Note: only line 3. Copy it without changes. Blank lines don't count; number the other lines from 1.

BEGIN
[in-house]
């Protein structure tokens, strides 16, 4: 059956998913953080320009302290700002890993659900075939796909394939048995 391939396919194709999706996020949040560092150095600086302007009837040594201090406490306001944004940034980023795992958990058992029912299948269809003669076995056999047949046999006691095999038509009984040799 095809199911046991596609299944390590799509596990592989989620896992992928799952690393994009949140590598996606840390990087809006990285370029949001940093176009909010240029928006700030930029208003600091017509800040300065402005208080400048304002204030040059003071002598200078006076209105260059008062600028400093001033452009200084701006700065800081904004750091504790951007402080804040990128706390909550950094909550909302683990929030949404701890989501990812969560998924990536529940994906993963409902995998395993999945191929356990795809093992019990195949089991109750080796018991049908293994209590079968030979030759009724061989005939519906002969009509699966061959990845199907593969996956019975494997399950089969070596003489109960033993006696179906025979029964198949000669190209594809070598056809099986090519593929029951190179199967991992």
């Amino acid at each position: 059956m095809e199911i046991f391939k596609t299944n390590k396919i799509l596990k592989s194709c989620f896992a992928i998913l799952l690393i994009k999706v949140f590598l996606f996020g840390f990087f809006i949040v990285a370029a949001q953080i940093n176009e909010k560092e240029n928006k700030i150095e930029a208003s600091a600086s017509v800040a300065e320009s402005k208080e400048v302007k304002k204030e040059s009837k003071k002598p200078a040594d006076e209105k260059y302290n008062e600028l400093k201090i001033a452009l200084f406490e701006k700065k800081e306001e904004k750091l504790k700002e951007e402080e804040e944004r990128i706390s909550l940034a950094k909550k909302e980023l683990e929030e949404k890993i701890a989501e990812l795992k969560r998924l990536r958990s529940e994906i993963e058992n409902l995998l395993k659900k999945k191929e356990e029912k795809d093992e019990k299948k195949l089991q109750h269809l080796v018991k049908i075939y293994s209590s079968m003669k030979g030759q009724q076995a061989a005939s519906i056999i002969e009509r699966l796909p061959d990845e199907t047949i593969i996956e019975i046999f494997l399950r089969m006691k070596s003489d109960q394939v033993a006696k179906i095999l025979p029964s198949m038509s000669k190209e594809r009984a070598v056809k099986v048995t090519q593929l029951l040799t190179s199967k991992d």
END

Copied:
């Amino acid at each position: 059956m095809e199911i046991f391939k596609t299944n390590k396919i799509l596990k592989s194709c989620f896992a992928i998913l799952l690393i994009k999706v949140f590598l996606f996020g840390f990087f809006i949040v990285a370029a949001q953080i940093n176009e909010k560092e240029n928006k700030i150095e930029a208003s600091a600086s017509v800040a300065e320009s402005k208080e400048v302007k304002k204030e040059s009837k003071k002598p200078a040594d006076e209105k260059y302290n008062e600028l400093k201090i001033a452009l200084f406490e701006k700065k800081e306001e904004k750091l504790k700002e951007e402080e804040e944004r990128i706390s909550l940034a950094k909550k909302e980023l683990e929030e949404k890993i701890a989501e990812l795992k969560r998924l990536r958990s529940e994906i993963e058992n409902l995998l395993k659900k999945k191929e356990e029912k795809d093992e019990k299948k195949l089991q109750h269809l080796v018991k049908i075939y293994s209590s079968m003669k030979g030759q009724q076995a061989a005939s519906i056999i002969e009509r699966l796909p061959d990845e199907t047949i593969i996956e019975i046999f494997l399950r089969m006691k070596s003489d109960q394939v033993a006696k179906i095999l025979p029964s198949m038509s000669k190209e594809r009984a070598v056809k099986v048995t090519q593929l029951l040799t190179s199967k991992d």